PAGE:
Editor’s note: Linda Avery returns with a review of Tessa Kiros’s new Greek cookbook. See what she thought of the book and the get the recipe for papoutsakia, a dish meaning “small shoes” — eggplants stuffed with a savory beef filling.
Food from Many Greek Kitchens
by Tessa Kiros
photos by Manos Chatzikonstantis
Facts: Andrews McMeel Publishing, LLC, 336 pages, $35.00 (or Amazon at $23.10)
Photos: About 150
Give to: Greekophiles, cooks who love Greek flavors
When I saw Food from Many Greek Kitchens by Tessa Kiros, it quickly brought to mind Kiros’ 2009 book Falling Cloudberries: A World of Family Recipes. From my first glance at that book, I was totally enamored with its beauty and I fantasized about the experiences of this author. What was it like to be born in London to a Finnish mother and a Greek-Cypriot father? Moving to South Africa, Australia and Mexico before marrying and settling in Tuscany? Ugh. I felt so plain, so inadequate, so my-youth-was-spent-in-a-closet. But my spirits were buoyed when I could share in her experience through tasting her Ricotta Tart with a Chocolate Crust recipe. All was forgiven.
Where “Cloudberries” captured recipes from her heritage and world travels, Food from Many Greek Kitchens focuses on the land of her father. When I pick up a cookbook, I go to contents and get a lay of the land before moving through the book, but not with this one. Photos abound! There are as many mesmerizing slice of life/travelogue photographs as recipe photos. Even the food shots have wonderfully distracting backgrounds or objects accompanying them.
The structure is interesting. Recipes are divided into traditional foods, fasting foods, Easter foods, shared foods, and so on. Her headnotes are warmly personal whether educational, instructive, or speaking of the friend from whom she received the recipe. There is a mouthwatering photo of a pan of baklava cut ready for serving with a clove in the center of each baklava diamond. Kiros’ headnote begins “I love this Chanel bag-looking thing.” OMG – now I’ll never look at a Chanel bag without craving dessert (as opposed to the money it would take to buy one).
Some recipes require time and others are as simple as watermelon with feta. Moussaka is a favorite of mine but making a recipe for 12 doesn’t work for me. This individual serving recipe was very appealing (I even cut it in half). So go to the farmers market and grab eggplant, red onion and Italian parsley. Kefalotiri is a rather salty sheep’s milk (hard) cheese. If you can’t find it, Pecorino is a reasonable substitute.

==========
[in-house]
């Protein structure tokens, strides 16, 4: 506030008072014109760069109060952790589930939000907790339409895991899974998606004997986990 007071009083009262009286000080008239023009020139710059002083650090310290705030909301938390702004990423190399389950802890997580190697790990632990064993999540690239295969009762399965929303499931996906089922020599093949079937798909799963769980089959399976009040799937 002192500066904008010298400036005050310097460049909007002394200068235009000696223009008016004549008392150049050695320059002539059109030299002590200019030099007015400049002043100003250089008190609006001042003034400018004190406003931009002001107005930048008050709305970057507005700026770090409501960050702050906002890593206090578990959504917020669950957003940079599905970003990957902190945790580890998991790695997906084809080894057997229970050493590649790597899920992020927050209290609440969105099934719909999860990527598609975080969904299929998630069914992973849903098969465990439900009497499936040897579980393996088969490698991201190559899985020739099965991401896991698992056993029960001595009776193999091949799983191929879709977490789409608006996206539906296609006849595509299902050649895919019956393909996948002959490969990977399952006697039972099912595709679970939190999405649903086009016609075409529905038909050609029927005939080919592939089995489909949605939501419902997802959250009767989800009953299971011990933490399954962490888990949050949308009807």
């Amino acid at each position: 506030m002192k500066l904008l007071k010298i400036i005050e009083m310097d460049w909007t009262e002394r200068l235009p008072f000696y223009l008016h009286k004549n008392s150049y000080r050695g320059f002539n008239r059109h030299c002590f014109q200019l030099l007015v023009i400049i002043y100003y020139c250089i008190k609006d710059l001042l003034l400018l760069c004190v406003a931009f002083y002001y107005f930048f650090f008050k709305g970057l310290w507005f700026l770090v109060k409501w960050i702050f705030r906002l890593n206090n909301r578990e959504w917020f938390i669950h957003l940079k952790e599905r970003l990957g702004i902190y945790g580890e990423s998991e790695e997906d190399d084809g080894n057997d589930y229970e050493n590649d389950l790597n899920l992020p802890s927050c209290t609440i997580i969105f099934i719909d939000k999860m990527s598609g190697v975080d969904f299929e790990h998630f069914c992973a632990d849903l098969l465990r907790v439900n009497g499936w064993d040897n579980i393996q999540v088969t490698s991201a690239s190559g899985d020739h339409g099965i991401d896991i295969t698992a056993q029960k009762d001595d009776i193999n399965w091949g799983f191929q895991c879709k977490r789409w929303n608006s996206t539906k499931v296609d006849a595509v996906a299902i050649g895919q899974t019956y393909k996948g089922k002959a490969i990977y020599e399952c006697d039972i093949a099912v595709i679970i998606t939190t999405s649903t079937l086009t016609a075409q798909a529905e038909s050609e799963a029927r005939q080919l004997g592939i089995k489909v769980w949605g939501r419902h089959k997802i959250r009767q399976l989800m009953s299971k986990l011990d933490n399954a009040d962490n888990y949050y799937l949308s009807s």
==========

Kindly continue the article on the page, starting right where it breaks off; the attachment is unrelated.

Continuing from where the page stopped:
Papoutsakia (Small Shoes)
These are basically the same ingredients as moussaka, but prepared differently and served in individual “shoe servings.”
4 long eggplants (about 9 ounces each), all of the same dimensions
About 1/2 cup olive oil
1 large red onion, chopped
14 ounces ground beef
2 garlic cloves, finely chopped
1/2 cup red wine
2 14-ounce cans crushed tomatoes
1/4 cup chopped Italian parsley
Salt and freshly ground black pepper
For the béchamel
3 tablespoons butter
7 tablespoons all-purpose flour
10 1/2 ounces milk, heated
A large pinch of nutmeg
Salt and freshly ground black pepper
3 tablespoons shredded Kefalotiri cheese
1. Cut the eggplants in half lengthwise, sprinkle the cut sides with salt and leave them upside-down in a colander for half an hour or so to drain away any bitter juices.
2. Drizzle some oil into a large non-stick skillet over medium heat and when hot, add half the eggplant halves. Fry until deep golden and soft on both sides and when you prick the thickest part with a fork there is no resistance.
3. Remove to a platter and fry the remaining eggplant halves. When cooled, scoop out the flesh using a sharp spoon, leaving a 1/4– to 3/8- inch border. Chop the flesh and put aside. Wipe out the skillet. Add 3 tablespoons of olive oil to it and sauté the onion until golden. Add the beef and fry until browned. Add the garlic, cook for a moment more until it smells good, then add the wine and let it simmer for a minute or two. Add 1 can of tomatoes and the parsley, and season with salt and pepper.
4. Cook, stirring a couple of times, for about 20 minutes, or until thickened. Add the chopped eggplant and simmer for another 10 or 12 minutes, or until most of the liquid has gone.
5. Preheat the oven to 350°F.
Make the béchamel
1. Melt the butter in a heavy-bottomed saucepan over low heat and stir in the flour. Whisk the milk in gradually to ensure no lumps. Add the nutmeg and season with salt and a little pepper. Whisk until thick.
Finish the dish
1. Empty the remaining can of tomatoes over the bottom of a 10 1/2 x 13 1/2-inch roasting dish and add a little salt. Line up the eggplant shells on top, cut side up, and sprinkle with salt.
2. Divide the meat mixture among them. Dollop 2 to 3 tablespoons of béchamel on each, scatter some kefalotiri over and pour 1/2 cup of water around them. Bake until roasty (sic) and golden on top, about 30 minutes.